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Tamil is a Dravidian language spoken predominantly by Tamil people of South India and North-east Sri Lanka. It has official status in the Indian states of Tamil Nadu, Puducherry and Andaman and Nicobar Islands. It was once given nominal official status in the state of Haryana, purportedly as a rebuff to Punjab, though there was no attested Tamil-speaking population in the state, and was later replaced by Punjabi.
Tamil is also a national language of Sri Lanka and an official language of Singapore It is legalized as one of the languages of medium of education in Malaysia along with English, Malay and Mandarin. It is also chiefly spoken in the states of Kerala, Karnataka, Andhra Pradesh and Andaman and Nicobar Islands as one of the secondary languages. It is one of the 22 scheduled languages of India and was the first Indian language to be declared a classical language by the Government of India in 2004.
Tamil is the first legally recognized Classical Language of India, which was formally announced by the then President of India, Dr. Abdul Kalam, in 2004. The name ‘Tamil’ is an Anglicized version of the native name, the final letter usually transcribed as the lower ‘l’ or ‘zh’.
Tamil is also spoken by significant minorities in Malaysia, Mauritius, Canada, South Africa, Fiji, Germany, Philippines, United States, Netherlands, Mauritius, Indonesia, and Réunion as well as emigrant communities around the world.
Tamil is one of the longest surviving classical languages in the world. It has been described as "the only language of contemporary India which is recognizably continuous with a classical past.” and having "one of the richest literatures in the world". Tamil literature has existed for over 2000 years. The earliest epigraphic records found on rock edicts and hero stones date from around the 5th century BC. The earliest period of Tamil literature, Sangam literature, is dated from ca. 300 BC – AD 300.
Tamil language inscriptions written c. 1st century BC and 2nd century AD have been discovered in Egypt, Sri Lanka and Thailand. The two earliest manuscripts from India, to be acknowledged and registered by UNESCO Memory of the World register in 1997 and 2005 were in Tamil. More than 55% of the epigraphical inscriptions (about 55,000) found by the Archaeological Survey of India are in the Tamil language. According to a 2001 survey, there were 1,863 newspapers published in Tamil, of which 353 were dailies. It has the oldest extant literature amongst other Dravidian languages. The variety and quality of classical Tamil literature has led to its being described as "one of the great classical traditions and literatures of the world".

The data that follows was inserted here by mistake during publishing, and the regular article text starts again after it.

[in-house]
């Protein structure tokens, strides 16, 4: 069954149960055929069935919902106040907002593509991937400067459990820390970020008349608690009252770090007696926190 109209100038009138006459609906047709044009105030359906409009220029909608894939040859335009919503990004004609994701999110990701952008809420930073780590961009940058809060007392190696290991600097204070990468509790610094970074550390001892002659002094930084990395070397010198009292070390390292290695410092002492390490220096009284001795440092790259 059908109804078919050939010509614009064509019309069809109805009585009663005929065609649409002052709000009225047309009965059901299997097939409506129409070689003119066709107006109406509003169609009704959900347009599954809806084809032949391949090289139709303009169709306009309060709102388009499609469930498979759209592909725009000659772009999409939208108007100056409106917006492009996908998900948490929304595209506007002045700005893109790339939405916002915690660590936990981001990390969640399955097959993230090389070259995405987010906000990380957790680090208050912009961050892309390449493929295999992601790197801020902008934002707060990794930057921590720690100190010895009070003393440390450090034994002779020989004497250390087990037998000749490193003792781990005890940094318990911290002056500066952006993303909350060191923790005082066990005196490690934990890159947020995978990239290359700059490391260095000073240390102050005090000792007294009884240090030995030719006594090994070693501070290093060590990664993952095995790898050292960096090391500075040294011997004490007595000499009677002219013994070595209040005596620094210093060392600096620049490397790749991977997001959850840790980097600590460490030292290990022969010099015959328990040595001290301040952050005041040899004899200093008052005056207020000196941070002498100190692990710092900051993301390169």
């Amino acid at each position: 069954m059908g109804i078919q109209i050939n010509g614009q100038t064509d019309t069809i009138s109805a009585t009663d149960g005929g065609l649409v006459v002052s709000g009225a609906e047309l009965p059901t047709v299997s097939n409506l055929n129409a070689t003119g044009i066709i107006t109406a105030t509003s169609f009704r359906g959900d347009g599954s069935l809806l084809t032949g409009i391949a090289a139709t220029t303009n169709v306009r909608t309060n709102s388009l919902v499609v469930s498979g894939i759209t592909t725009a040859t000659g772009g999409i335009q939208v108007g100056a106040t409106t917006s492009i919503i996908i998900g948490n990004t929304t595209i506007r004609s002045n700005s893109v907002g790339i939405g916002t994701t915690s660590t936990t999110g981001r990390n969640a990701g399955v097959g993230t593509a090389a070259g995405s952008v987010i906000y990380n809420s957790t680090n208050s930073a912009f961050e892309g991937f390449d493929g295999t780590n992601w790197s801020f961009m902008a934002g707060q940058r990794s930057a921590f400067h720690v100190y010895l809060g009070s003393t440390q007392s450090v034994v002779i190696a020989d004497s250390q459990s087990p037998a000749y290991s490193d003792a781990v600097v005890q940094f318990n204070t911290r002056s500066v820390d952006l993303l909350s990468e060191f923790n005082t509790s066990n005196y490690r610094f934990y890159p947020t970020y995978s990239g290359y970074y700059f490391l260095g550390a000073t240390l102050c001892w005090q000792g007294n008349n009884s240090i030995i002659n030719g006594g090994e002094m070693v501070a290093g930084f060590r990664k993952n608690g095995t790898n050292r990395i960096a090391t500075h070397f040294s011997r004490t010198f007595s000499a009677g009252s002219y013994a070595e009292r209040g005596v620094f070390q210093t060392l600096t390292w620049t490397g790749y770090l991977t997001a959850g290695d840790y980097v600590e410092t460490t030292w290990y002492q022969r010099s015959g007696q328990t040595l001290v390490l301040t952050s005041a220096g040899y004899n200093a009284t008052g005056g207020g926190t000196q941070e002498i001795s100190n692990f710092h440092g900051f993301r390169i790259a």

A few scholars have linked the origins of Tamil to that of Sanskrit; however, unlike most of the other established literary languages of India, the origins of Tamil are independent of Sanskrit. Tamil has the longest unbroken literary tradition amongst the 4 major Dravidian languages (Tamil, Telugu, Kannada and Malayalam).
Evidence of Tamil inscriptions date way back to 1000 BC. This is quite amazing. Tamil has had its share of borrowed words from other languages such as Sanskrit words that occurred during the medieval period. However, during the 20th century, a movement called the thanith thamizh iyakkam’ (meaning, pure Tamil movement) occurred and so-called Tamil-purists removed these Sanskrit words from formal documents, public speeches and scientific discourses.